Gifting, Giving and Sharing

Many years ago, the mariner gave a sermon on the values of gifting, giving and sharing. He had forgotten about that sermon until today when he had a shared moment with a friend.

To gift someone requires two entities that usually are not equal in some way. One may gift (bestow to) a child an automobile; one may gift (contribute to) a charity; one may gift (grant permission) internal organs; one may gift (enable) a jobless person by sponsoring them to a potential employer. The inequality is apparent. The inequality is usually what generates the act of gifting. Gifting is a good thing all of us should do more often. However, one can’t help but notice how procedural the experience is; participants don’t necessarily even know one another.

Giving is slightly different. While not necessary in every instance, the participants usually know one another because the difference between gifting and giving is the presence of empathy when one gives. Giving is a deliberate attempt to lend a hand in some personal way. Still, there’s a bit of protocol when one gives; perhaps it’s giving a birthday present or lending one’s second car to a neighbor. The giver must, in some manner, approach and present what is given. Many people have trouble accepting something given to them that was not earned. God bless Max Weber.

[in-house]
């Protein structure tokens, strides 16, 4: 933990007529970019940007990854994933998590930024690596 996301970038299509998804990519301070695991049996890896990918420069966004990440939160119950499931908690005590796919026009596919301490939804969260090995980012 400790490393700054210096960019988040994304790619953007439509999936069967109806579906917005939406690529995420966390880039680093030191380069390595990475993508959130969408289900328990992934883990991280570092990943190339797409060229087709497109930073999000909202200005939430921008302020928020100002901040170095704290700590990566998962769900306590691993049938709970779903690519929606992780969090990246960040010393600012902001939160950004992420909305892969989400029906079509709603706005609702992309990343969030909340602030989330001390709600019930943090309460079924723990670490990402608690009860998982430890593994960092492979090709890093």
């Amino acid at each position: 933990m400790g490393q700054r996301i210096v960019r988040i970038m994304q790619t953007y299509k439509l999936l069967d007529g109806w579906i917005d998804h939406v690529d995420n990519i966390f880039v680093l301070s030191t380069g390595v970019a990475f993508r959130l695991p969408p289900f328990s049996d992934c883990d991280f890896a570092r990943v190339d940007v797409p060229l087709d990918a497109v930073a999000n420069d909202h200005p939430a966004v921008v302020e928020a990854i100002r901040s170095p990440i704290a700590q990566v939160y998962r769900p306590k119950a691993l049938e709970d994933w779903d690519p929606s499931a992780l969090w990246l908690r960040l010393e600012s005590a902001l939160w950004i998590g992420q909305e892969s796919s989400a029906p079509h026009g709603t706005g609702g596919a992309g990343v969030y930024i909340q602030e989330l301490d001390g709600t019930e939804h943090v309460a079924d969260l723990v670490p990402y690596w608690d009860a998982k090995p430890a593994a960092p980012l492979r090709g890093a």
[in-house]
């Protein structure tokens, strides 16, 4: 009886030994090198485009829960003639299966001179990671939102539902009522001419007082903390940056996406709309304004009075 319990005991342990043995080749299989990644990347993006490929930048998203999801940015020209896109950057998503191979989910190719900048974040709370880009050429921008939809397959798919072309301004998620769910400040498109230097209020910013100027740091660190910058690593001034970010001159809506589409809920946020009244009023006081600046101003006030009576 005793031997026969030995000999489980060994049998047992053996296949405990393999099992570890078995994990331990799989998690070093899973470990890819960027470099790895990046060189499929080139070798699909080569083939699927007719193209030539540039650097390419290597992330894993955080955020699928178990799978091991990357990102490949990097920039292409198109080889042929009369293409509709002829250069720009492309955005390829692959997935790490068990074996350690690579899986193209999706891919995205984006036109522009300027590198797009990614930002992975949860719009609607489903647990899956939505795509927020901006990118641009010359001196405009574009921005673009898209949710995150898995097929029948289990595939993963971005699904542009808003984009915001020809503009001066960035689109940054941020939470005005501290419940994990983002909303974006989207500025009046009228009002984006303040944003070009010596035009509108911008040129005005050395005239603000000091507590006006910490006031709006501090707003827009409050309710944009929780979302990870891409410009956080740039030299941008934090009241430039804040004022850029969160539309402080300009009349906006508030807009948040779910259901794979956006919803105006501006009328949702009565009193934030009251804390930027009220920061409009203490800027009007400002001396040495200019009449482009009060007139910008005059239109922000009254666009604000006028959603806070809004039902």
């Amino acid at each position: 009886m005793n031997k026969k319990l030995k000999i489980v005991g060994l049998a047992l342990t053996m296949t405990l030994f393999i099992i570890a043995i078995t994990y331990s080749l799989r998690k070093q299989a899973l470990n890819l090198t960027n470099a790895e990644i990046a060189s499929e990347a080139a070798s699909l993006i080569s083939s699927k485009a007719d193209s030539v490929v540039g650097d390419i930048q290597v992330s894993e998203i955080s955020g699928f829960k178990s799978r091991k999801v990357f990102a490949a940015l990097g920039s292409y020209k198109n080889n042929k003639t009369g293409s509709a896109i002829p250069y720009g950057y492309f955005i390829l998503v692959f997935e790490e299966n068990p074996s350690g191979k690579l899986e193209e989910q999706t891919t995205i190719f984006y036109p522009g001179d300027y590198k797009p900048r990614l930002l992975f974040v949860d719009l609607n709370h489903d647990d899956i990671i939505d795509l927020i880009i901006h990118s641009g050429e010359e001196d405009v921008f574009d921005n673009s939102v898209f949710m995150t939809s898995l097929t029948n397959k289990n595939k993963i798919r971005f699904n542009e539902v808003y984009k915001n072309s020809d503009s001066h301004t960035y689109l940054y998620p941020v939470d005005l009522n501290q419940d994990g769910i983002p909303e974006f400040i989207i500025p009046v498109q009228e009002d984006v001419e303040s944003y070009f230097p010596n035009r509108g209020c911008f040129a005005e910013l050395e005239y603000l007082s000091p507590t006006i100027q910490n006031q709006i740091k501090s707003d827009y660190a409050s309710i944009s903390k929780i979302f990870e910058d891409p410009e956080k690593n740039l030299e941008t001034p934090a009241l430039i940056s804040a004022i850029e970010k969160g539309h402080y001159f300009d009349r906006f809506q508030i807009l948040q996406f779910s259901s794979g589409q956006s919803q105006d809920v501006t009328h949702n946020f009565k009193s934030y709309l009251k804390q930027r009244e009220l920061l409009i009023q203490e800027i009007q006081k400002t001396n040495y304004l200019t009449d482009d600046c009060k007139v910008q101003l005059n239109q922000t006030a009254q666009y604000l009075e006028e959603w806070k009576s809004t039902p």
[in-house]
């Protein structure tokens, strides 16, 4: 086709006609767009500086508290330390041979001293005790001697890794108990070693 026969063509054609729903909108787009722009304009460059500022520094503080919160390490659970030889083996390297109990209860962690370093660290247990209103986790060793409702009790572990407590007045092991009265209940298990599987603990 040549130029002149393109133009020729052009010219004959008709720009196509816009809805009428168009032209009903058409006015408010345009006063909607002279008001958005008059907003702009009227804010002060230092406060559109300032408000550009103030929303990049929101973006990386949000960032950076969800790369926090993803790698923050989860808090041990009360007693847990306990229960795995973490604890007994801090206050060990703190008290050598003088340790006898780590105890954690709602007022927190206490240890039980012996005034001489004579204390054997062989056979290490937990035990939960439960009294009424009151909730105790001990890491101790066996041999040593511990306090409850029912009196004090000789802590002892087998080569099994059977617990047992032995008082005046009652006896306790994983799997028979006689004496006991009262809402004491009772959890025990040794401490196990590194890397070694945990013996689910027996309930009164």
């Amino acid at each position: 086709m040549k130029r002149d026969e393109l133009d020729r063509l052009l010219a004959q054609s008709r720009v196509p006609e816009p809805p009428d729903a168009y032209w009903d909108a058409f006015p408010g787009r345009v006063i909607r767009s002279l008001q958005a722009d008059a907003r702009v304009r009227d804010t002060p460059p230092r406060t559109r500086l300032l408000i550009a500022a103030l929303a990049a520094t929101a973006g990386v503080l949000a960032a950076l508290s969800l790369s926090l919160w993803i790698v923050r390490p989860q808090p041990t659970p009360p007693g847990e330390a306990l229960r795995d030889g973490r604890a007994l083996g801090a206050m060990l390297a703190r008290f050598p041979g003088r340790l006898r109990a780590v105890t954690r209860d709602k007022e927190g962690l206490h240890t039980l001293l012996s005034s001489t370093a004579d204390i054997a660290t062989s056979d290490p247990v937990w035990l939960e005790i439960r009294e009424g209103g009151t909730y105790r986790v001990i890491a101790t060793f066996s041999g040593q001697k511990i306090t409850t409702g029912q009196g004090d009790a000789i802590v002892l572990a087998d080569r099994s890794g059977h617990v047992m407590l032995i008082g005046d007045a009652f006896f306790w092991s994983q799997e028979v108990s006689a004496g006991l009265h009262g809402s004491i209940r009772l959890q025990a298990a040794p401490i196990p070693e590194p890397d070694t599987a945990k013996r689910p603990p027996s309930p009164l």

Sharing is not gifting. Sharing is not giving. Sharing requires a profound respect that requires no protocol. No one need say a word. Sharing requires some form of bonding. Nothing is expected; nothing is presented. There is no visible inequality. Sharing is highly sophisticated because each participant must be sensitive to what is required; empathetic to when to share and when not to share; understand that reciprocity is not based on protocol or is a way of “balancing things.”

When the mariner was taking a college class about theology, he learned that, in the New Testament, the ancient Greeks had three words for “love:” EROS, which is romantic love; PHILEO, love among friends; and AGAPAO, unconditional love. At a minimum, sharing requires phileo.

Good marriages – the ultimate in sharing – are based on agapao. Time steals a great deal of romanticism. Real life circumstances can put the marriage through some tough patches when friendship may be difficult to manage but if the bottom line is to be unconditionally supportive, the marriage will last.

Ancient Mariner


Leave a Reply

Your email address will not be published. Required fields are marked *

This site uses Akismet to reduce spam. Learn how your comment data is processed.